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How to achieve Band 1 in UCAT SJT

Advice & Insight From UCAT Specialists

What is the Situational Judgement Test?

The SJT is last part of the UCAT exam – the final hurdle to jump of your 2-hour exam. You are given 22 scenarios, each consisting of a short text followed by 2-6 questions on possible actions or responses with 69 items in total. You will have 26 minutes for this section of the test.

It is marked differently to the rest of the UCAT – you will not get a score of 300-900 but you will get a ‘Band’ from 1 (highest) – 4 (lowest).

The Situational Judgement part of the UCAT exam is of increasing importance when applying to medical schools in the UK. Medical schools will look at your ‘Band’ to determine whether they will give you an interview offer therefore Band 1 (the highest band) is the level you would want to aim for in increasing your chances of an interview offer.

What are the challenges?

  • Like the rest of the UCAT, you will be time pressured and must read and assess the question very quickly.
  • You have already answered the other sections, so this is the last hurdle you will have to cross therefore you might be tired and burnt out.
  • This section depends on your knowledge of professionalism and ethics, so you may feel like you don’t know enough.

In this article, I am going to tell you a few tips that will hopefully help you overcome these challenges.

1. Know your question types – preparation!

There are 3 types of SJT questions:

  • Importance questions: Assess whether each factor is important in deciding how to respond – you must assess these independently of each other.
  • Appropriateness: Is it appropriate or inappropriate? – again, assess these independently of each other.
  • Action: Similar to appropriateness questions except you must choose the most to least appropriate response.

 

By knowing your question types and how to handle each question, you will be able to score higher. The scoring is different on the SJT as you can get partial marks if you are close to the correct answer. Thus, it is important you know your stuff for this section as you can pick up quite a few marks by applying principles of professionalism.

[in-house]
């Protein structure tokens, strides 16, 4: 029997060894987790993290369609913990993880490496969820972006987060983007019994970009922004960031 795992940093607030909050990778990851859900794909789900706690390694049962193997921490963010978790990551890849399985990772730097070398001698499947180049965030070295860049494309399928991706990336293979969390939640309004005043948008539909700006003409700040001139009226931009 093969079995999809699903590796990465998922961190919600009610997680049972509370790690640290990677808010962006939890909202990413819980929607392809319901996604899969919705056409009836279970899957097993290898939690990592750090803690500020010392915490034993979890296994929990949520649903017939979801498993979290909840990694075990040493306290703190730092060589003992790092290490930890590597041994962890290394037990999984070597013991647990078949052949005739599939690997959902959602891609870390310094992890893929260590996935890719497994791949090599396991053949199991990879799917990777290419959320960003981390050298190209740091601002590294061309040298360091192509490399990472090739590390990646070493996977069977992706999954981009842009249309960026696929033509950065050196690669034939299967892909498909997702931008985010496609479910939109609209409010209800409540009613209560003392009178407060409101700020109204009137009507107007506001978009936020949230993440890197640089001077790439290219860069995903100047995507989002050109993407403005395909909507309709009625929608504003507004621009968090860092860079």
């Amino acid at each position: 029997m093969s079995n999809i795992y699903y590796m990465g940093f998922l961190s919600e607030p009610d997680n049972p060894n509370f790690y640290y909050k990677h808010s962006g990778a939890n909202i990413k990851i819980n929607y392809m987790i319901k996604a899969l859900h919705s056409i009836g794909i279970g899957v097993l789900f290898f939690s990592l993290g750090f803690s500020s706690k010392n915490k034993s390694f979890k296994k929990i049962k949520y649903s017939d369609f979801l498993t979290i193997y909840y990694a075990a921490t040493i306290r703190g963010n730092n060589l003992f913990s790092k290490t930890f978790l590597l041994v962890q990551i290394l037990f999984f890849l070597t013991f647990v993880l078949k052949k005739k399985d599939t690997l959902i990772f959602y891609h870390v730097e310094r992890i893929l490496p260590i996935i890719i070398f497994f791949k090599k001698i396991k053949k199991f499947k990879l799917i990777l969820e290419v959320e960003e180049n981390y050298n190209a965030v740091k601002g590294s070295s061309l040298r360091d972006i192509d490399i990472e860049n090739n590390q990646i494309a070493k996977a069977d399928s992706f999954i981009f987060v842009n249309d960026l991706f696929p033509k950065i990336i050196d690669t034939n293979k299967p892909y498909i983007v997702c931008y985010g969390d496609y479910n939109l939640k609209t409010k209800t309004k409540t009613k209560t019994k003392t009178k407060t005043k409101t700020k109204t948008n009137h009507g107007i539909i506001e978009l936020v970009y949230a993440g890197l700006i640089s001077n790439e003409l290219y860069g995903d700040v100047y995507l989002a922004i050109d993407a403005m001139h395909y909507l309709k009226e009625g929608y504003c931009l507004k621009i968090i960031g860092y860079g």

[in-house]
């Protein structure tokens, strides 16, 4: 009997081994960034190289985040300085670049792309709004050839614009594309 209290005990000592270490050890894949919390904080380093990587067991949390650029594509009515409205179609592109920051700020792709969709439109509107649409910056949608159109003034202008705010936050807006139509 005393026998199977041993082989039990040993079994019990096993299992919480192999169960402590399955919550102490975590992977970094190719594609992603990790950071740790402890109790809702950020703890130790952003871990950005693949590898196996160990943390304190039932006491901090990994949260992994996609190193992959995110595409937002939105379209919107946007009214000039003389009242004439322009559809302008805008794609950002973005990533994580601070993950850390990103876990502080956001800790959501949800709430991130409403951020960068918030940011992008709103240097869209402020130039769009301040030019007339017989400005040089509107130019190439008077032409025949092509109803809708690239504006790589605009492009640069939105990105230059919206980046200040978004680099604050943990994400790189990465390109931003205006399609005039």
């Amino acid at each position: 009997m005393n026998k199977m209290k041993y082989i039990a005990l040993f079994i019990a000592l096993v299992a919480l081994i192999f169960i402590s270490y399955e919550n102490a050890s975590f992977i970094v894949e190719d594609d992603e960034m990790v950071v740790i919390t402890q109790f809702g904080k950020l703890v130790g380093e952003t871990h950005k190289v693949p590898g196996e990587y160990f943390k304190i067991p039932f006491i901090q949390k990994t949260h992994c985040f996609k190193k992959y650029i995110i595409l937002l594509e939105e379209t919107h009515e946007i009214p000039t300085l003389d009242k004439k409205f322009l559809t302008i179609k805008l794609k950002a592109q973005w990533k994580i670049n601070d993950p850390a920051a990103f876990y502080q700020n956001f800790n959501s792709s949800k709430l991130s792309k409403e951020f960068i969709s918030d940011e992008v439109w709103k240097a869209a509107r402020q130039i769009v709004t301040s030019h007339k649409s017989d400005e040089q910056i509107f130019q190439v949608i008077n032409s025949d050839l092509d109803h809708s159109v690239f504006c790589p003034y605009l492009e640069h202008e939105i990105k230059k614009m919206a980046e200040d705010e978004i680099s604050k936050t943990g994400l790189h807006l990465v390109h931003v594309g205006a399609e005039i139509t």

2. Understand the answer options

For SJT questions, you will have to read the whole scenario to ensure you do not miss anything. Then, identify if the response is roughly positive or negative.

A good way of thinking of how you will respond to appropriateness or importance questions is to simplify the answer options.

For example:

A: A very appropriate thing to do = ideal

B: Appropriate, but not ideal = not ideal

C: Appropriate, but not awful = not awful

D: A very inappropriate thing to do = awful

 

A: Very important = directly relevant to the situation

B: Important = worth considering

C: Of minor importance = gone off on a tangent, not really relevant

D: Not important at all = no bearing whatsoever

Now, you can make sense of the answers and see which ones apply to your scenario more suitably.

3. Know professionalism within medicine and dentistry

When going through SJT questions in your question banks, you will notice that there is a pattern of answers that have applied professionalism values and ethics from the document ‘Good Medical Practice.’

You will have to read this document for your interviews anyway, so it is a good idea to get an understanding of medical professionalism for the SJT test, as it will make your life so much easier!

Take some time to read around medical professionalism so you are up to date. The SJT questions are written by a panel of medical experts so a good general principle to follow is ‘What would they do?’ if you are stuck. Hopefully, as a future medical or dental student, your principles will align.

Here are some general rules that will help you through the SJT questions to quickly identify if the response is appropriate or important:

  • If a doctor or medical student is working within their limits and skills – it is likely the response is appropriate.
    • Be aware that this may apply to urgent scenarios where you may be tricked into thinking that an inappropriate person should deal with a scenario beyond their limits just because it is urgent. However, a more appropriate response would be getting a suitable person that should be notified and can attend the situation urgently.
  • Responses where the healthcare professional lies will be very inappropriate.
  • Doctors must always be polite and understanding to patients, even if they are in the scientific wrong. For example, if the scenario outlined that the patient would like to try Pilates and herbal medicine as a treatment for cancer after years of chemotherapy and radiotherapy, you cannot call the patient reckless and invalidate her thoughts. If a patient is not happy with their choice of treatment, then they are unlikely to comply.
  • Doctors must act with integrity and truth at all times – at work and out of work hours.
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